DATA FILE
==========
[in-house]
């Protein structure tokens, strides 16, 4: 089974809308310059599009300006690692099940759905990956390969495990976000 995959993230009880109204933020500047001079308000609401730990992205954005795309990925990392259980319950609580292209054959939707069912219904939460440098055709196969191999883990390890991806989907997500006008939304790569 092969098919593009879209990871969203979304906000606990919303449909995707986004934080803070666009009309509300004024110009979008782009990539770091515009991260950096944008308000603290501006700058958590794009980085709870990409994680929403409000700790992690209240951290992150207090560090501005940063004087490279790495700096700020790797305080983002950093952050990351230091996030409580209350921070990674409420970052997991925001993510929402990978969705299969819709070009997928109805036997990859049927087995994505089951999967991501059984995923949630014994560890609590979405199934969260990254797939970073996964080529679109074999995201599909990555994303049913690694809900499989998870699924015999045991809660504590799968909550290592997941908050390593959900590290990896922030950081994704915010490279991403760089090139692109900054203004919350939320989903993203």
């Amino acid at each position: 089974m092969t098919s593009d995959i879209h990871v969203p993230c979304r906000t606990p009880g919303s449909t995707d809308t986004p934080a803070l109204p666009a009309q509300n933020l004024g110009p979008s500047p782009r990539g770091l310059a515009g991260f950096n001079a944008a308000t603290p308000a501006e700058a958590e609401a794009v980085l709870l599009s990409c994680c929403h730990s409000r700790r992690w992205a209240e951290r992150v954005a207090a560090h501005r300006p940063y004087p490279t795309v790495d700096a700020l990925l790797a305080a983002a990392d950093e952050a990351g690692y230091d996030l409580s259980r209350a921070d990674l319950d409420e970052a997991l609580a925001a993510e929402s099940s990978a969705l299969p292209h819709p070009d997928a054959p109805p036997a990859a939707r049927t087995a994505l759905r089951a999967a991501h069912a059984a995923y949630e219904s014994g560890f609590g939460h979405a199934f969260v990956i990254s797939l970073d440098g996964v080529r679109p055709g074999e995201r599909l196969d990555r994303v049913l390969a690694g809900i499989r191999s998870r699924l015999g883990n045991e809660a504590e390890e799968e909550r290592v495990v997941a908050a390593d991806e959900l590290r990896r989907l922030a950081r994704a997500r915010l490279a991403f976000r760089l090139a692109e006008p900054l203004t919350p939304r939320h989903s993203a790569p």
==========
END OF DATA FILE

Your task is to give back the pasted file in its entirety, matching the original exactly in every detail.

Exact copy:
[in-house]
């Protein structure tokens, strides 16, 4: 089974809308310059599009300006690692099940759905990956390969495990976000 995959993230009880109204933020500047001079308000609401730990992205954005795309990925990392259980319950609580292209054959939707069912219904939460440098055709196969191999883990390890991806989907997500006008939304790569 092969098919593009879209990871969203979304906000606990919303449909995707986004934080803070666009009309509300004024110009979008782009990539770091515009991260950096944008308000603290501006700058958590794009980085709870990409994680929403409000700790992690209240951290992150207090560090501005940063004087490279790495700096700020790797305080983002950093952050990351230091996030409580209350921070990674409420970052997991925001993510929402990978969705299969819709070009997928109805036997990859049927087995994505089951999967991501059984995923949630014994560890609590979405199934969260990254797939970073996964080529679109074999995201599909990555994303049913690694809900499989998870699924015999045991809660504590799968909550290592997941908050390593959900590290990896922030950081994704915010490279991403760089090139692109900054203004919350939320989903993203």
């Amino acid at each position: 089974m092969t098919s593009d995959i879209h990871v969203p993230c979304r906000t606990p009880g919303s449909t995707d809308t986004p934080a803070l109204p666009a009309q509300n933020l004024g110009p979008s500047p782009r990539g770091l310059a515009g991260f950096n001079a944008a308000t603290p308000a501006e700058a958590e609401a794009v980085l709870l599009s990409c994680c929403h730990s409000r700790r992690w992205a209240e951290r992150v954005a207090a560090h501005r300006p940063y004087p490279t795309v790495d700096a700020l990925l790797a305080a983002a990392d950093e952050a990351g690692y230091d996030l409580s259980r209350a921070d990674l319950d409420e970052a997991l609580a925001a993510e929402s099940s990978a969705l299969p292209h819709p070009d997928a054959p109805p036997a990859a939707r049927t087995a994505l759905r089951a999967a991501h069912a059984a995923y949630e219904s014994g560890f609590g939460h979405a199934f969260v990956i990254s797939l970073d440098g996964v080529r679109p055709g074999e995201r599909l196969d990555r994303v049913l390969a690694g809900i499989r191999s998870r699924l015999g883990n045991e809660a504590e390890e799968e909550r290592v495990v997941a908050a390593d991806e959900l590290r990896r989907l922030a950081r994704a997500r915010l490279a991403f976000r760089l090139a692109e006008p900054l203004t919350p939304r939320h989903s993203a790569p």